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  •  Liver Systems Medicine Cancer - LiSyM-Cancer - is a systems medicine research network for the early detection and prevention of liver cancer. It is a multidisciplinary research network funded within the Federal Ministry of Education and Research program within the Framework of the National Decade Against Cancer. The aim of the joint project is to identify relevant biomarkers to diagnose and prevent hepatocellular carcinoma (HCC) at early stages. Ursula Klingmüller coordinates the subproject SMART-NAFLD and contributes to the subproject C-TIPP-HCC. SMART-NAFLD focuses on alterations in metabolism and signal transduction that favor disease progression to liver cancer. The project aims to identify alarm signatures in the blood of patients with fatty liver diseases without cirrhosis. This will facilitate to develop model-based trajectories for individual patients to evaluate the closeness to the tipping point towards liver cancer (tipping point 1). C-TIP-HCC employs mechanism-based multiscale modeling to address structural and compositional changes in the extracellular matrix, as well as differences in cellular phenotypes of hepatic stellate cells, hepatocytes and macrophages in cirrhotic nodules. This facilitates the discrimination of the tissue in compensated cirrhosis across a tipping point towards liver cancer formation (tipping point 2), and aims at predicting intervention strategies to slow down disease progression.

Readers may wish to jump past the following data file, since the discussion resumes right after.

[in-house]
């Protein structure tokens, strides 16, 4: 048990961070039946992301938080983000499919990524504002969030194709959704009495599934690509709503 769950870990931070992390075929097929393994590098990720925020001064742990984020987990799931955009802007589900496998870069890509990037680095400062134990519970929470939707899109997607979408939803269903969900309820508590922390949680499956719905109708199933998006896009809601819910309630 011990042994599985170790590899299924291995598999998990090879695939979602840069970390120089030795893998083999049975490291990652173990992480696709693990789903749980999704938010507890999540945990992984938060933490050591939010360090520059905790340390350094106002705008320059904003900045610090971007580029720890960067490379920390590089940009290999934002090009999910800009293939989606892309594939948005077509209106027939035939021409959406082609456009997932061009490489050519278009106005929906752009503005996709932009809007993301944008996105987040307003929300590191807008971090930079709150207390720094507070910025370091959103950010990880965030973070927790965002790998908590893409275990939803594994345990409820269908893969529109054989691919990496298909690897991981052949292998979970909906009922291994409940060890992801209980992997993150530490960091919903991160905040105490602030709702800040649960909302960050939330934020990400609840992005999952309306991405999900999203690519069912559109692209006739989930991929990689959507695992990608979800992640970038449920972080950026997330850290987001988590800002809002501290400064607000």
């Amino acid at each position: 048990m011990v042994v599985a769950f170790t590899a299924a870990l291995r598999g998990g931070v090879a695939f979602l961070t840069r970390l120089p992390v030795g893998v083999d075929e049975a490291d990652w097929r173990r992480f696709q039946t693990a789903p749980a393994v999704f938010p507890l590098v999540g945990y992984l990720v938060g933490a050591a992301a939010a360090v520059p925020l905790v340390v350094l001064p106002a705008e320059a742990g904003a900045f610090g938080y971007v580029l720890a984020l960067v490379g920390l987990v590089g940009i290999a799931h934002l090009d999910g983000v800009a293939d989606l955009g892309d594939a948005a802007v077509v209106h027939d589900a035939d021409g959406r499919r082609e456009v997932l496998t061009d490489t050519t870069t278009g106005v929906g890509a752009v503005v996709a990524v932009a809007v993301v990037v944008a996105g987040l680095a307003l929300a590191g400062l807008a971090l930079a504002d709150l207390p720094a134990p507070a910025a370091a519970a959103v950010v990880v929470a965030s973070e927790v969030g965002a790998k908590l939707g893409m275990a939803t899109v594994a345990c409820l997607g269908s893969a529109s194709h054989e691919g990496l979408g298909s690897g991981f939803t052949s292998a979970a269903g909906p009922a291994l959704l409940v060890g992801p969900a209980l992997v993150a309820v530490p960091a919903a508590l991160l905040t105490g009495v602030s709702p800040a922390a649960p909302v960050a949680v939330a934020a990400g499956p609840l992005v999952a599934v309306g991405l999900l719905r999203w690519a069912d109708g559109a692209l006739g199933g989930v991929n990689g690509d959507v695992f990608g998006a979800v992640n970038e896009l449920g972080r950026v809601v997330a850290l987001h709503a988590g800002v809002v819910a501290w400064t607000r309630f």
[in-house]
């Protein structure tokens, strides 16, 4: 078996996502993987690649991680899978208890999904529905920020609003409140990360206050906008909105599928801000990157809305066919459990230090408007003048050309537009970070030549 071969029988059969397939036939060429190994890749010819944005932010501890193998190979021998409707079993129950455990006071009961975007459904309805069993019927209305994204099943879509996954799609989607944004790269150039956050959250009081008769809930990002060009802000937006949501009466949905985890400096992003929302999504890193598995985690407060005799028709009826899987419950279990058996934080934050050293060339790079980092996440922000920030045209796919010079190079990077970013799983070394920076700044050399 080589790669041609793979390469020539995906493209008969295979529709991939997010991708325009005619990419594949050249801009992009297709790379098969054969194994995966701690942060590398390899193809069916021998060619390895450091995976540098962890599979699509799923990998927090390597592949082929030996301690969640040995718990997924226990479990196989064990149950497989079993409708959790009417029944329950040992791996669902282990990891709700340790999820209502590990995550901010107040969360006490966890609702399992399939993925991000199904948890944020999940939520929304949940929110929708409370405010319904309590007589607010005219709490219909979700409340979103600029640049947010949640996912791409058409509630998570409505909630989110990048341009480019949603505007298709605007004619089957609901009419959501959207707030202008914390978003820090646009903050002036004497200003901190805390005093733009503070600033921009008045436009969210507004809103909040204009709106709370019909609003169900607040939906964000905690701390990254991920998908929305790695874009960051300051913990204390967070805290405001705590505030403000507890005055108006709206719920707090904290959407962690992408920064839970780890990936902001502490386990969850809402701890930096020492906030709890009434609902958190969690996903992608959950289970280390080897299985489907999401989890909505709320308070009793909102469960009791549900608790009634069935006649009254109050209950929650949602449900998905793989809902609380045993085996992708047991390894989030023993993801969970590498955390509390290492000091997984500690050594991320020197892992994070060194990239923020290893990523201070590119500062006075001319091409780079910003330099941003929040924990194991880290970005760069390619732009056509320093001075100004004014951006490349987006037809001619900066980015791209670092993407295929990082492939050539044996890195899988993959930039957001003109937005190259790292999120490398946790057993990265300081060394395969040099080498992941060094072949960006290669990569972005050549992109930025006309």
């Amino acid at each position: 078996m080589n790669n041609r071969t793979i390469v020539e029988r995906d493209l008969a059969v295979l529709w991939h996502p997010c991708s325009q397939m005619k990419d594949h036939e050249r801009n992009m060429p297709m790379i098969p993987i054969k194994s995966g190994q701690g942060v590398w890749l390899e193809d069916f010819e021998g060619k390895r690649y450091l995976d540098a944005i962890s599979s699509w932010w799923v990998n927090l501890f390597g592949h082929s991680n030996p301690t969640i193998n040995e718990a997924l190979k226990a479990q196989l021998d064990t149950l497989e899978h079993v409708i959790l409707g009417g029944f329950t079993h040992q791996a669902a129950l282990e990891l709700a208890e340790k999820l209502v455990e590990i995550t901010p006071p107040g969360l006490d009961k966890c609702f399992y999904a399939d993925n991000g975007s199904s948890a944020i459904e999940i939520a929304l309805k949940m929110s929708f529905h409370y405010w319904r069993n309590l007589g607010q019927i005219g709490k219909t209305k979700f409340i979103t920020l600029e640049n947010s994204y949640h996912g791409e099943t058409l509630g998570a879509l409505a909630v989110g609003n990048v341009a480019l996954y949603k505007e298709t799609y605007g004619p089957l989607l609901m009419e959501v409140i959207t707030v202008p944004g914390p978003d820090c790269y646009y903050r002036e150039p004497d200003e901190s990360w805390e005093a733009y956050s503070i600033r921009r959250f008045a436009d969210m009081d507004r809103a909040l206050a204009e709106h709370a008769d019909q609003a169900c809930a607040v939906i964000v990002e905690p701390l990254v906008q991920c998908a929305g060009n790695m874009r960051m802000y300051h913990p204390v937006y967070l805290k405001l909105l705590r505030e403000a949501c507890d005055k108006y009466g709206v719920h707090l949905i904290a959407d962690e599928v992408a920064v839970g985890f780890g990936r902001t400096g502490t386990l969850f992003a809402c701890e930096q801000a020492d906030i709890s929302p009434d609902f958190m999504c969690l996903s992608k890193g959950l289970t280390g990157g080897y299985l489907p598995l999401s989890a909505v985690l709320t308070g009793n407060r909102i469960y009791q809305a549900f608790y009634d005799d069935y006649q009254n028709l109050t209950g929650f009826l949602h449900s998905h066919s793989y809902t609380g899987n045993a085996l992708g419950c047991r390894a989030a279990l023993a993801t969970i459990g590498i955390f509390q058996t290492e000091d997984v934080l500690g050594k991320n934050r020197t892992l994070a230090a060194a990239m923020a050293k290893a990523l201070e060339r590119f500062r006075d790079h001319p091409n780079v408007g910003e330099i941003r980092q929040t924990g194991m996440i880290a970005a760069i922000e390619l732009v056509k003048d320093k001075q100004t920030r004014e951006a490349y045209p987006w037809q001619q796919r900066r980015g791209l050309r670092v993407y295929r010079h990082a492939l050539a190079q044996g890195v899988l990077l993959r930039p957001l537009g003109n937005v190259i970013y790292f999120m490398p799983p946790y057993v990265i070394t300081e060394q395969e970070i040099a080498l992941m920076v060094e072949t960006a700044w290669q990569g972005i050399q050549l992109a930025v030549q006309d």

•  The German Center for Lung Research (DZL) is one of the biggest European consortia dedicated to lung research. It creates a unique framework for close cooperation between basic research scientists and clinicians to uncover the underlying mechanisms and develop new diagnostic and treatment options for severe lung diseases such as lung cancer, idiopathic pulmonary fibrosis, cystic fibrosis, asthma, end-stage lung disease, acute lung injury, and pulmonary hypertension. The division of Ursula Klingmüller contributes to the disease area lung cancer and uses a Systems Biology approach to identify markers for early detection and to elucidate mechanisms contributing to tumor progression and therapy resistance.     


  •  Based on an integrative analysis of high-quality mass spectrometric data, the MSCoreSys consortium SMART-CARE aims to identify molecular markers (proteins, metabolites) in tissue samples and body fluids (blood, CSF) that can be used for mathematical modeling to predict tumor recurrence in four important cancer types (blood, lung, brain, sarcoma). This will result in a stable MS-based workflow applicable in different clinical settings and will identify common as well as disease-specific indicators of tumor recurrence for personalized adjustment of treatment decisions.


  •  World-wide 109 million patients are suffering from anemia in the context of chronic kidney diseases (CKD). Patients suffering from anemia are treated with erythropoiesis stimulating agents (ESAs), which are derivatives of Epo. However, a too rapid increase in the number of red blood cells due to high ESA doses results in increased shear stress and thus a high risk of thrombovascular events such as thrombosis, heart attack or stroke.  The e:Med demonstrator project NephrESA employs a systems biology approach against renal anemia. NephrESA focuses on hemodynamics, inflammation, iron metabolism and platelet activation and utilizes patient data, patient samples and clinical conceptualization.  The results are integrated in a mathematical model and will be validated in the clinical routine of anemia treatment in CKD patients.